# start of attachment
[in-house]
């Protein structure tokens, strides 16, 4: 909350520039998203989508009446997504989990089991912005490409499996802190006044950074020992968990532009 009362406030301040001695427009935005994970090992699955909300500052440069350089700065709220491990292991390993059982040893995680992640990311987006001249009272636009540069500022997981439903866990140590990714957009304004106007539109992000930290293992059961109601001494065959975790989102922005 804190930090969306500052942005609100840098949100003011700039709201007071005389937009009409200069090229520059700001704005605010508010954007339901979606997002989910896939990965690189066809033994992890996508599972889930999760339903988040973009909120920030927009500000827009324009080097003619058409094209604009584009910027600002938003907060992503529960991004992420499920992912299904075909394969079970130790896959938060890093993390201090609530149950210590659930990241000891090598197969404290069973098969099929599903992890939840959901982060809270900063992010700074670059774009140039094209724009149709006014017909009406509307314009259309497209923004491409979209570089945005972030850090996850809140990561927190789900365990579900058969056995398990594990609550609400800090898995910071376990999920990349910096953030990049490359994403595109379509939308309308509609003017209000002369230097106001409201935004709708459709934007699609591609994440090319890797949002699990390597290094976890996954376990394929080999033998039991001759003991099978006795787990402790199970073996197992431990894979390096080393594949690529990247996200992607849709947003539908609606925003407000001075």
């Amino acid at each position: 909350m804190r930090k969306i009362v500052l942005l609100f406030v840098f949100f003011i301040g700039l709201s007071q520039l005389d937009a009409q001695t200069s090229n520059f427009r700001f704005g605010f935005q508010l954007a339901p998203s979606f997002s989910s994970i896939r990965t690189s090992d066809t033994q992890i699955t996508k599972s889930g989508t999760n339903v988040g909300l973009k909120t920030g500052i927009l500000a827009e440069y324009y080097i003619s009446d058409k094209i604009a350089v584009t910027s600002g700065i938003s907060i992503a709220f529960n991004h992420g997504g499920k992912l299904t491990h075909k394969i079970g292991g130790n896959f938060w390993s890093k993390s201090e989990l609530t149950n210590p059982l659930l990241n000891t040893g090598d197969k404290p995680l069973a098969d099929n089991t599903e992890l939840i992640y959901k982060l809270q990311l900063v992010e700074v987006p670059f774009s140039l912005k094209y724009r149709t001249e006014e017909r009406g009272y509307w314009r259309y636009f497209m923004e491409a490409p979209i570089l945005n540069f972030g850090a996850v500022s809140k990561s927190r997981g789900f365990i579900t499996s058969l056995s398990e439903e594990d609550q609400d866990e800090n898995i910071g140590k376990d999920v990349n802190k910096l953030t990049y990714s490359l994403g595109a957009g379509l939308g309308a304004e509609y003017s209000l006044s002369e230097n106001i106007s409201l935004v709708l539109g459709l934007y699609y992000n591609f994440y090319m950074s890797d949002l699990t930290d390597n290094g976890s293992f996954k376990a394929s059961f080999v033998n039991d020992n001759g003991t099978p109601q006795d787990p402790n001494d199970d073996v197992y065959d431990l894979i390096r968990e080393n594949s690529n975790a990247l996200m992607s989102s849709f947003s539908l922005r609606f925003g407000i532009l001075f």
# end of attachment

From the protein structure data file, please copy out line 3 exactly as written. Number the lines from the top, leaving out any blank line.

């Amino acid at each position: 909350m804190r930090k969306i009362v500052l942005l609100f406030v840098f949100f003011i301040g700039l709201s007071q520039l005389d937009a009409q001695t200069s090229n520059f427009r700001f704005g605010f935005q508010l954007a339901p998203s979606f997002s989910s994970i896939r990965t690189s090992d066809t033994q992890i699955t996508k599972s889930g989508t999760n339903v988040g909300l973009k909120t920030g500052i927009l500000a827009e440069y324009y080097i003619s009446d058409k094209i604009a350089v584009t910027s600002g700065i938003s907060i992503a709220f529960n991004h992420g997504g499920k992912l299904t491990h075909k394969i079970g292991g130790n896959f938060w390993s890093k993390s201090e989990l609530t149950n210590p059982l659930l990241n000891t040893g090598d197969k404290p995680l069973a098969d099929n089991t599903e992890l939840i992640y959901k982060l809270q990311l900063v992010e700074v987006p670059f774009s140039l912005k094209y724009r149709t001249e006014e017909r009406g009272y509307w314009r259309y636009f497209m923004e491409a490409p979209i570089l945005n540069f972030g850090a996850v500022s809140k990561s927190r997981g789900f365990i579900t499996s058969l056995s398990e439903e594990d609550q609400d866990e800090n898995i910071g140590k376990d999920v990349n802190k910096l953030t990049y990714s490359l994403g595109a957009g379509l939308g309308a304004e509609y003017s209000l006044s002369e230097n106001i106007s409201l935004v709708l539109g459709l934007y699609y992000n591609f994440y090319m950074s890797d949002l699990t930290d390597n290094g976890s293992f996954k376990a394929s059961f080999v033998n039991d020992n001759g003991t099978p109601q006795d787990p402790n001494d199970d073996v197992y065959d431990l894979i390096r968990e080393n594949s690529n975790a990247l996200m992607s989102s849709f947003s539908l922005r609606f925003g407000i532009l001075f």